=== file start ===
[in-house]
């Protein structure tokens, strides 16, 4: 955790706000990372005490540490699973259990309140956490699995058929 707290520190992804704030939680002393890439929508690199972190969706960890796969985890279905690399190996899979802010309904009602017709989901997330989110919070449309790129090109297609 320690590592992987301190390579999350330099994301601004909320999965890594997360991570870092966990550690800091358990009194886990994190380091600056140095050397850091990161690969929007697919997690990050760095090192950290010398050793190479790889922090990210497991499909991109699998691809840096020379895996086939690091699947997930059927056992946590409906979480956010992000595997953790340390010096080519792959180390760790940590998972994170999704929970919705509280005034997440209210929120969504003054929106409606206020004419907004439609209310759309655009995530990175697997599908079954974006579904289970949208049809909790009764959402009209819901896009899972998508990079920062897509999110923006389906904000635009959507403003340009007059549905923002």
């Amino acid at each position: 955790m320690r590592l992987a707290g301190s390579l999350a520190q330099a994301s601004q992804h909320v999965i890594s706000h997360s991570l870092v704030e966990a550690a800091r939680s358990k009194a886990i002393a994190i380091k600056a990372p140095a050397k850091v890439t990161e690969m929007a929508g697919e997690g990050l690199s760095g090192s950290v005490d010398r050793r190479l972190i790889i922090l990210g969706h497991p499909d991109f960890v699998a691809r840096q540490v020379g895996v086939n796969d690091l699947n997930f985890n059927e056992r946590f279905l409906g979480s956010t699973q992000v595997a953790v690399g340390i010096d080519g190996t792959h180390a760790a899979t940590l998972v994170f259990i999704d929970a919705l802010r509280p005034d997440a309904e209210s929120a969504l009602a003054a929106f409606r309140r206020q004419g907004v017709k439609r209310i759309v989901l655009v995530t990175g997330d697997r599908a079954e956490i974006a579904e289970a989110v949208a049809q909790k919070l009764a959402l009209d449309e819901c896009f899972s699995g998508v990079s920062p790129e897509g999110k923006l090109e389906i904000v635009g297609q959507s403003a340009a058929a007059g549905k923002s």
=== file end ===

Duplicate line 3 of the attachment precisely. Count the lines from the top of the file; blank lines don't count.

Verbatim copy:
């Amino acid at each position: 955790m320690r590592l992987a707290g301190s390579l999350a520190q330099a994301s601004q992804h909320v999965i890594s706000h997360s991570l870092v704030e966990a550690a800091r939680s358990k009194a886990i002393a994190i380091k600056a990372p140095a050397k850091v890439t990161e690969m929007a929508g697919e997690g990050l690199s760095g090192s950290v005490d010398r050793r190479l972190i790889i922090l990210g969706h497991p499909d991109f960890v699998a691809r840096q540490v020379g895996v086939n796969d690091l699947n997930f985890n059927e056992r946590f279905l409906g979480s956010t699973q992000v595997a953790v690399g340390i010096d080519g190996t792959h180390a760790a899979t940590l998972v994170f259990i999704d929970a919705l802010r509280p005034d997440a309904e209210s929120a969504l009602a003054a929106f409606r309140r206020q004419g907004v017709k439609r209310i759309v989901l655009v995530t990175g997330d697997r599908a079954e956490i974006a579904e289970a989110v949208a049809q909790k919070l009764a959402l009209d449309e819901c896009f899972s699995g998508v990079s920062p790129e897509g999110k923006l090109e389906i904000v635009g297609q959507s403003a340009a058929a007059g549905k923002s």